Each day we are experiencing history take place right before our eyes. According to Fox 9, It has been announced that nine members of the Minneapolis City Council have pledged to defund the police department following the death of George Floyd. This pledge by the council is designed to open the conversation in regards to public safety reform, as previous methods didn’t accomplish protecting the safety of all citizens.
What does defunding the police department do for our communities?
Minneapolis is one of the first major cities to make this pledge so it will take time and a lot of planning to work out the logistics. The intent is to reinvest part of the $200 million police budget back into community programs, mental health services, and public housing. City Council member Jeremiah Ellison stated, “That doesn’t mean the end of safety. That doesn’t mean we’re going to hit the eject button without a plan, but plans have to start somewhere.”
This pledge came with mixed feelings from city residents, one of them being Minneapolis Mayor Jacob Frey. “I’ll work relentlessly with Chief Arradondo and alongside community toward deep, structural reform and addressing systemic racism in police culture. And we’re ready to dig in and enact more community-led public safety strategies on behalf of our city. But I do not support abolishing the Minneapolis Police Department,” said Frey. As mayor he does recondite the problems their city has with public safety but not agree with the council’s efforts. The council has stated regardless of public support, they will push forward.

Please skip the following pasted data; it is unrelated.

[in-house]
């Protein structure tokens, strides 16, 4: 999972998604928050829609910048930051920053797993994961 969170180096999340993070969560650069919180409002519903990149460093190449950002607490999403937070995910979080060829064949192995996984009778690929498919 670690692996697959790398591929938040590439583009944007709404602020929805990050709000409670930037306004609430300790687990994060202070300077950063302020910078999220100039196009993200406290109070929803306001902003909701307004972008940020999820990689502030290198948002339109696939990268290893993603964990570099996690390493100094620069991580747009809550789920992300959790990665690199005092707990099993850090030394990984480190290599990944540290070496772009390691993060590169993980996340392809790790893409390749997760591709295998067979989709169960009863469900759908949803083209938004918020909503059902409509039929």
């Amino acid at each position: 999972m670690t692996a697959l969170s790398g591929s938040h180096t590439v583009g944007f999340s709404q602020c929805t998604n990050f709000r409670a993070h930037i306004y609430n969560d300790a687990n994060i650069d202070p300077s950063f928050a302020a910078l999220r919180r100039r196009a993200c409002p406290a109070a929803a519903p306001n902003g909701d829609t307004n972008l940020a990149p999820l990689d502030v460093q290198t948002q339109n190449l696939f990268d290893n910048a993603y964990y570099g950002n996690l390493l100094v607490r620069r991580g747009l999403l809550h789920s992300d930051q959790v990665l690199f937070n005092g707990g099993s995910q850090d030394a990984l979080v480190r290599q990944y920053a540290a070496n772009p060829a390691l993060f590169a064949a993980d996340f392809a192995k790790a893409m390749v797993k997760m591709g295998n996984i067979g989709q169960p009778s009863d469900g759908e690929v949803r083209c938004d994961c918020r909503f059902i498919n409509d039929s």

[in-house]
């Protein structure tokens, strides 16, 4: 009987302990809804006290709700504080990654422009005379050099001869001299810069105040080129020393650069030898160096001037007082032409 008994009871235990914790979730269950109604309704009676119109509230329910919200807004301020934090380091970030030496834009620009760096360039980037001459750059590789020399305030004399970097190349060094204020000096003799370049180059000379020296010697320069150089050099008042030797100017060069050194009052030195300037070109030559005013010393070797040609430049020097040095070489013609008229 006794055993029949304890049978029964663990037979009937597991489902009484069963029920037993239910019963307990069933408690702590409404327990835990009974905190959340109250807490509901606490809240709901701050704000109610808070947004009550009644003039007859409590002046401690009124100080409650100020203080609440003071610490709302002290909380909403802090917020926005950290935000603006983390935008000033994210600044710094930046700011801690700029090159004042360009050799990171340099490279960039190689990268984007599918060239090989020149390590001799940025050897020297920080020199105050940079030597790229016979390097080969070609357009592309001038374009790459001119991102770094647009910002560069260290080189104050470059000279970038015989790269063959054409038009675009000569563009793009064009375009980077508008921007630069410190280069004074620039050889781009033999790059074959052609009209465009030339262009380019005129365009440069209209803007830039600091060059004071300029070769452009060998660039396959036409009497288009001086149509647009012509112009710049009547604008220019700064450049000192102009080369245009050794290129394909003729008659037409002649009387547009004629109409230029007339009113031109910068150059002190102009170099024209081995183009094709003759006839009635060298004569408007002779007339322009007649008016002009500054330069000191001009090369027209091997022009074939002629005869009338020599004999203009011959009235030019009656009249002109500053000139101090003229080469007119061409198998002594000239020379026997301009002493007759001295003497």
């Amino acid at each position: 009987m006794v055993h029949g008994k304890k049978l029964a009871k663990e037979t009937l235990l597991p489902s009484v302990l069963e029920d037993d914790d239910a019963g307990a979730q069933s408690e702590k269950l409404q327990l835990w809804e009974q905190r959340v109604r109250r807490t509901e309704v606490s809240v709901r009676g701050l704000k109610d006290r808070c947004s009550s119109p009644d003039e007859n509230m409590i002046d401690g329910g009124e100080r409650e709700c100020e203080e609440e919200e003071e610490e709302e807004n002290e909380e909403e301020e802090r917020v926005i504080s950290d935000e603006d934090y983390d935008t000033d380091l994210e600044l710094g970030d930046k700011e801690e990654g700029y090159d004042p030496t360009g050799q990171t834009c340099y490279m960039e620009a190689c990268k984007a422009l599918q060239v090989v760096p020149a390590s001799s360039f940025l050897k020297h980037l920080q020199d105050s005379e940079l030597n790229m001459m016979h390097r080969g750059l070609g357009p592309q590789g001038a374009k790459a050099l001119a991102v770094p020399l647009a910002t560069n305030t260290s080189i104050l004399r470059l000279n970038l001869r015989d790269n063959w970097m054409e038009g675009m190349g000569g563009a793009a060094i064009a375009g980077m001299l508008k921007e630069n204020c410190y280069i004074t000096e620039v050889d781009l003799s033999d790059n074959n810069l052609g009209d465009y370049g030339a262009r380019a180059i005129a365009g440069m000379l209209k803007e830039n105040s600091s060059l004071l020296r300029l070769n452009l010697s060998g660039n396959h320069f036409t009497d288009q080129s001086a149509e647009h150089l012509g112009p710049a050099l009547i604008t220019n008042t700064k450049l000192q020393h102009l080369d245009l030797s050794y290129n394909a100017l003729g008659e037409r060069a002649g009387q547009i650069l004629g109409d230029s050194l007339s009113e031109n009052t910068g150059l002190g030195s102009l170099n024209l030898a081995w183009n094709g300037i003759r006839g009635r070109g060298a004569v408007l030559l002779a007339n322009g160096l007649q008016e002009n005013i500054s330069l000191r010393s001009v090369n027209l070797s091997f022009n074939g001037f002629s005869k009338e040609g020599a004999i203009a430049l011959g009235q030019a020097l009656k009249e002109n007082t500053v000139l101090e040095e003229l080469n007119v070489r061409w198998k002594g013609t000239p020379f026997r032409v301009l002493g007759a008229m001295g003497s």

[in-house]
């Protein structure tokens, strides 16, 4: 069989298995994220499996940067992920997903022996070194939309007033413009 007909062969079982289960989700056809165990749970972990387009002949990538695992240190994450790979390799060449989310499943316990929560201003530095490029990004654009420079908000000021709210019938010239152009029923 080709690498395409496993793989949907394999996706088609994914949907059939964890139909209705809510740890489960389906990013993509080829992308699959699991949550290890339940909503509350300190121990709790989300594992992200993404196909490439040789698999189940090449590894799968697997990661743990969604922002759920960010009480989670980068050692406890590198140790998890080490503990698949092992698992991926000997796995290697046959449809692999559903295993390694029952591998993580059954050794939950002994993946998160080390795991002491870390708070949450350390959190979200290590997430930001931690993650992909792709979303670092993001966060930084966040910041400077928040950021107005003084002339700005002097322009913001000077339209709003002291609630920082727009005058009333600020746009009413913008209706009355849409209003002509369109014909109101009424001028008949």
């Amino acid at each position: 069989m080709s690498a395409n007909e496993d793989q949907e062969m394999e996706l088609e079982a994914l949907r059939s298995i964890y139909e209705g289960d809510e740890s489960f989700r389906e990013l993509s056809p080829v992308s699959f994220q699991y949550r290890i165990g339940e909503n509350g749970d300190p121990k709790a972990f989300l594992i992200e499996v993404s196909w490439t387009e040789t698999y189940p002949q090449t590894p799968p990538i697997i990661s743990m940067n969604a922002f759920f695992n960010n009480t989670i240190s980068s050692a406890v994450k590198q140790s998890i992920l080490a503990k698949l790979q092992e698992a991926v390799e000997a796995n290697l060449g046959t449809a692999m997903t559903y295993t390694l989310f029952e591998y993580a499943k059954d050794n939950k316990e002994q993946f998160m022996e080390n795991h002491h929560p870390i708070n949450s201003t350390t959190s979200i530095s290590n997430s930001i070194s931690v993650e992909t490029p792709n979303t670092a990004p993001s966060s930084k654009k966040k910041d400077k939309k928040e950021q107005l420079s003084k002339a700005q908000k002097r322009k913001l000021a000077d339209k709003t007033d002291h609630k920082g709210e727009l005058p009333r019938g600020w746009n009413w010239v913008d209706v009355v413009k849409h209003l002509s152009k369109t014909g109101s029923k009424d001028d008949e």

On Sunday June 7, Minneapolis council highlighted that they are not advocating for lawlessness but for structural reform. During a rally in Powderhorn Park, the council expressed their plans to dismantle the whole system and rebuilding from the ground up. With the support of nine council members (out of 12), they have created a veto-proof support system in disbanding the police department. To make significant changes to the department, they will likely need a public vote to change the charter.
To give you some perspective, Ron Serpas spent 30 years in law enforcement as police chief in New Orleans and Nashville, Tennessee, and Washington. Serpas stated, “About 90% of all the police department calls that I’ve looked at in my life have nothing to do with a major Uniform Crime. They have nothing to do with rape, murder, robbery, burglary, assault, theft, auto theft — nothing.” Part of the reform is figuring out whose job it should be to take those calls that fall in those categories. This is where council is hoping social workers or civilians can step in to help keep their community safe.
Will this be beneficial to the racial injustice that is happening in America?
Due to the wide spectrum of social issues, it depends on how you ask. As a society we should continue to progress and want to make change. Depending on how this goes, it is likely that other cities will follow this plan of action. Now more than every the conversation between citizens and Government officials need to be united in hope for the greater good.